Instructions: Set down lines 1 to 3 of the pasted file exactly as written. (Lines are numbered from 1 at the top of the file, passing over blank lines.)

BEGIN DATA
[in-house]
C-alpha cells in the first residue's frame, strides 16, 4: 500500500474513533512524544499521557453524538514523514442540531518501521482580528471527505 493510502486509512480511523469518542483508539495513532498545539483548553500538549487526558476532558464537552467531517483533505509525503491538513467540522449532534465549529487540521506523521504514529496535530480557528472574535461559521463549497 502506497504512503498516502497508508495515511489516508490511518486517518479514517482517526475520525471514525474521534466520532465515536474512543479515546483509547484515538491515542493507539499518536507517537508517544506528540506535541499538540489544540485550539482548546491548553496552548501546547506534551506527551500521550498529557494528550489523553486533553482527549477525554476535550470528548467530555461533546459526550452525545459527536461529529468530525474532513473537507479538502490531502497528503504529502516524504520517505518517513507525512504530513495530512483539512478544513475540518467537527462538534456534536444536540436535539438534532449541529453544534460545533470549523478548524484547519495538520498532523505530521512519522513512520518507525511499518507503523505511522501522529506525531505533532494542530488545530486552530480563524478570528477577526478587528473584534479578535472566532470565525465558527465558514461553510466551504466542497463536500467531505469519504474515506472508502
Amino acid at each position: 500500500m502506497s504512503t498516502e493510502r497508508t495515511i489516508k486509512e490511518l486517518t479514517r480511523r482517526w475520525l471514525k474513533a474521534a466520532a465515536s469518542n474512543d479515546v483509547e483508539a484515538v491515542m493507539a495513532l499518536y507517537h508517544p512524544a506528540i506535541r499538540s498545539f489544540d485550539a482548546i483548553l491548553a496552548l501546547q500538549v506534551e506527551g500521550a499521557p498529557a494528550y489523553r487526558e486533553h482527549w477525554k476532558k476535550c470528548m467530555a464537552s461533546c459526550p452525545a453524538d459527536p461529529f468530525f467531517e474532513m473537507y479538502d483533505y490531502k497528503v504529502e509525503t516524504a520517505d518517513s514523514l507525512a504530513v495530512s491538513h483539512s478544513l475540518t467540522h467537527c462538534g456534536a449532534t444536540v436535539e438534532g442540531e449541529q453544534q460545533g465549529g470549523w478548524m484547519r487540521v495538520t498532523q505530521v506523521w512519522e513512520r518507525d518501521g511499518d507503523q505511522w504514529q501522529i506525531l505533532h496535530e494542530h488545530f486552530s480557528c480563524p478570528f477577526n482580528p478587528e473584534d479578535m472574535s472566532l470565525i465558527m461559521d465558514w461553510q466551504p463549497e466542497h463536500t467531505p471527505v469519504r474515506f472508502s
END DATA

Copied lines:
[in-house]
C-alpha cells in the first residue's frame, strides 16, 4: 500500500474513533512524544499521557453524538514523514442540531518501521482580528471527505 493510502486509512480511523469518542483508539495513532498545539483548553500538549487526558476532558464537552467531517483533505509525503491538513467540522449532534465549529487540521506523521504514529496535530480557528472574535461559521463549497 502506497504512503498516502497508508495515511489516508490511518486517518479514517482517526475520525471514525474521534466520532465515536474512543479515546483509547484515538491515542493507539499518536507517537508517544506528540506535541499538540489544540485550539482548546491548553496552548501546547506534551506527551500521550498529557494528550489523553486533553482527549477525554476535550470528548467530555461533546459526550452525545459527536461529529468530525474532513473537507479538502490531502497528503504529502516524504520517505518517513507525512504530513495530512483539512478544513475540518467537527462538534456534536444536540436535539438534532449541529453544534460545533470549523478548524484547519495538520498532523505530521512519522513512520518507525511499518507503523505511522501522529506525531505533532494542530488545530486552530480563524478570528477577526478587528473584534479578535472566532470565525465558527465558514461553510466551504466542497463536500467531505469519504474515506472508502
Amino acid at each position: 500500500m502506497s504512503t498516502e493510502r497508508t495515511i489516508k486509512e490511518l486517518t479514517r480511523r482517526w475520525l471514525k474513533a474521534a466520532a465515536s469518542n474512543d479515546v483509547e483508539a484515538v491515542m493507539a495513532l499518536y507517537h508517544p512524544a506528540i506535541r499538540s498545539f489544540d485550539a482548546i483548553l491548553a496552548l501546547q500538549v506534551e506527551g500521550a499521557p498529557a494528550y489523553r487526558e486533553h482527549w477525554k476532558k476535550c470528548m467530555a464537552s461533546c459526550p452525545a453524538d459527536p461529529f468530525f467531517e474532513m473537507y479538502d483533505y490531502k497528503v504529502e509525503t516524504a520517505d518517513s514523514l507525512a504530513v495530512s491538513h483539512s478544513l475540518t467540522h467537527c462538534g456534536a449532534t444536540v436535539e438534532g442540531e449541529q453544534q460545533g465549529g470549523w478548524m484547519r487540521v495538520t498532523q505530521v506523521w512519522e513512520r518507525d518501521g511499518d507503523q505511522w504514529q501522529i506525531l505533532h496535530e494542530h488545530f486552530s480557528c480563524p478570528f477577526n482580528p478587528e473584534d479578535m472574535s472566532l470565525i465558527m461559521d465558514w461553510q466551504p463549497e466542497h463536500t467531505p471527505v469519504r474515506f472508502s